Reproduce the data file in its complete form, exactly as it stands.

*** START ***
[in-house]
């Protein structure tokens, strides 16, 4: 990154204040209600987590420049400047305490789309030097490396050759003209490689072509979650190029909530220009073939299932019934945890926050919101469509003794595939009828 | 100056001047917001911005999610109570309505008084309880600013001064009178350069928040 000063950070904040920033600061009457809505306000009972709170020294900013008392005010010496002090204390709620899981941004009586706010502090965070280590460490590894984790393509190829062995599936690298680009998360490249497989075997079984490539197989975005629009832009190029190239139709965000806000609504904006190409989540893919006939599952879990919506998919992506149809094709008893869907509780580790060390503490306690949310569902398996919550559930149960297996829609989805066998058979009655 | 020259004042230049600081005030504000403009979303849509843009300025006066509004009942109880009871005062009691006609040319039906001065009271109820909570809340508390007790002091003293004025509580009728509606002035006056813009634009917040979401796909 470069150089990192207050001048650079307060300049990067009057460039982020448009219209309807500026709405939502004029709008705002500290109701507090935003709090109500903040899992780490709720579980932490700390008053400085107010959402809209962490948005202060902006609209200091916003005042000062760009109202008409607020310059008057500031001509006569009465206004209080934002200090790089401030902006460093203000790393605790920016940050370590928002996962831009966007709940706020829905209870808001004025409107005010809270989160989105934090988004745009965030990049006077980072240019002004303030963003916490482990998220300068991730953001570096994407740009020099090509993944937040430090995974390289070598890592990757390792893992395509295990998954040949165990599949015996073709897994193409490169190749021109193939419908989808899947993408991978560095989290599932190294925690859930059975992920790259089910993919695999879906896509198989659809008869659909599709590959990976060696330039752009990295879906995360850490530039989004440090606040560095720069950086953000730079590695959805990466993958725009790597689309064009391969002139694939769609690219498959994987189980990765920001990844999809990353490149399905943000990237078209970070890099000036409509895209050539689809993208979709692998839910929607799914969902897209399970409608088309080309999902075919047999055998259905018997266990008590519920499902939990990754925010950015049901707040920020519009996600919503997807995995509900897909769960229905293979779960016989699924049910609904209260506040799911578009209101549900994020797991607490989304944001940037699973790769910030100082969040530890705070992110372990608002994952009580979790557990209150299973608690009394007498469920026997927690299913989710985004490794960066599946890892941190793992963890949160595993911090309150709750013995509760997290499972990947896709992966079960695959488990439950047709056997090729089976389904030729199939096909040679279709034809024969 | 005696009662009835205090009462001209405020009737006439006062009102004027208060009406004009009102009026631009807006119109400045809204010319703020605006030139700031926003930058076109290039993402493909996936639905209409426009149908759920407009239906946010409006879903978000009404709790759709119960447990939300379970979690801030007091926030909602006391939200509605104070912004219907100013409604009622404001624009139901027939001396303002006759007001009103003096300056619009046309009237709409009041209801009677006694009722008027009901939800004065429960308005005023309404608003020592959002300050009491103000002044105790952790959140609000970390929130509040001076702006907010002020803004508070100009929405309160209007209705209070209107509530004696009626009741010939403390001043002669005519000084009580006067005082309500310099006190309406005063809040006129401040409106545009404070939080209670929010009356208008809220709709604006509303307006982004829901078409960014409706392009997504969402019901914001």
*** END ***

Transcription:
[in-house]
């Protein structure tokens, strides 16, 4: 990154204040209600987590420049400047305490789309030097490396050759003209490689072509979650190029909530220009073939299932019934945890926050919101469509003794595939009828 | 100056001047917001911005999610109570309505008084309880600013001064009178350069928040 000063950070904040920033600061009457809505306000009972709170020294900013008392005010010496002090204390709620899981941004009586706010502090965070280590460490590894984790393509190829062995599936690298680009998360490249497989075997079984490539197989975005629009832009190029190239139709965000806000609504904006190409989540893919006939599952879990919506998919992506149809094709008893869907509780580790060390503490306690949310569902398996919550559930149960297996829609989805066998058979009655 | 020259004042230049600081005030504000403009979303849509843009300025006066509004009942109880009871005062009691006609040319039906001065009271109820909570809340508390007790002091003293004025509580009728509606002035006056813009634009917040979401796909 470069150089990192207050001048650079307060300049990067009057460039982020448009219209309807500026709405939502004029709008705002500290109701507090935003709090109500903040899992780490709720579980932490700390008053400085107010959402809209962490948005202060902006609209200091916003005042000062760009109202008409607020310059008057500031001509006569009465206004209080934002200090790089401030902006460093203000790393605790920016940050370590928002996962831009966007709940706020829905209870808001004025409107005010809270989160989105934090988004745009965030990049006077980072240019002004303030963003916490482990998220300068991730953001570096994407740009020099090509993944937040430090995974390289070598890592990757390792893992395509295990998954040949165990599949015996073709897994193409490169190749021109193939419908989808899947993408991978560095989290599932190294925690859930059975992920790259089910993919695999879906896509198989659809008869659909599709590959990976060696330039752009990295879906995360850490530039989004440090606040560095720069950086953000730079590695959805990466993958725009790597689309064009391969002139694939769609690219498959994987189980990765920001990844999809990353490149399905943000990237078209970070890099000036409509895209050539689809993208979709692998839910929607799914969902897209399970409608088309080309999902075919047999055998259905018997266990008590519920499902939990990754925010950015049901707040920020519009996600919503997807995995509900897909769960229905293979779960016989699924049910609904209260506040799911578009209101549900994020797991607490989304944001940037699973790769910030100082969040530890705070992110372990608002994952009580979790557990209150299973608690009394007498469920026997927690299913989710985004490794960066599946890892941190793992963890949160595993911090309150709750013995509760997290499972990947896709992966079960695959488990439950047709056997090729089976389904030729199939096909040679279709034809024969 | 005696009662009835205090009462001209405020009737006439006062009102004027208060009406004009009102009026631009807006119109400045809204010319703020605006030139700031926003930058076109290039993402493909996936639905209409426009149908759920407009239906946010409006879903978000009404709790759709119960447990939300379970979690801030007091926030909602006391939200509605104070912004219907100013409604009622404001624009139901027939001396303002006759007001009103003096300056619009046309009237709409009041209801009677006694009722008027009901939800004065429960308005005023309404608003020592959002300050009491103000002044105790952790959140609000970390929130509040001076702006907010002020803004508070100009929405309160209007209705209070209107509530004696009626009741010939403390001043002669005519000084009580006067005082309500310099006190309406005063809040006129401040409106545009404070939080209670929010009356208008809220709709604006509303307006982004829901078409960014409706392009997504969402019901914001």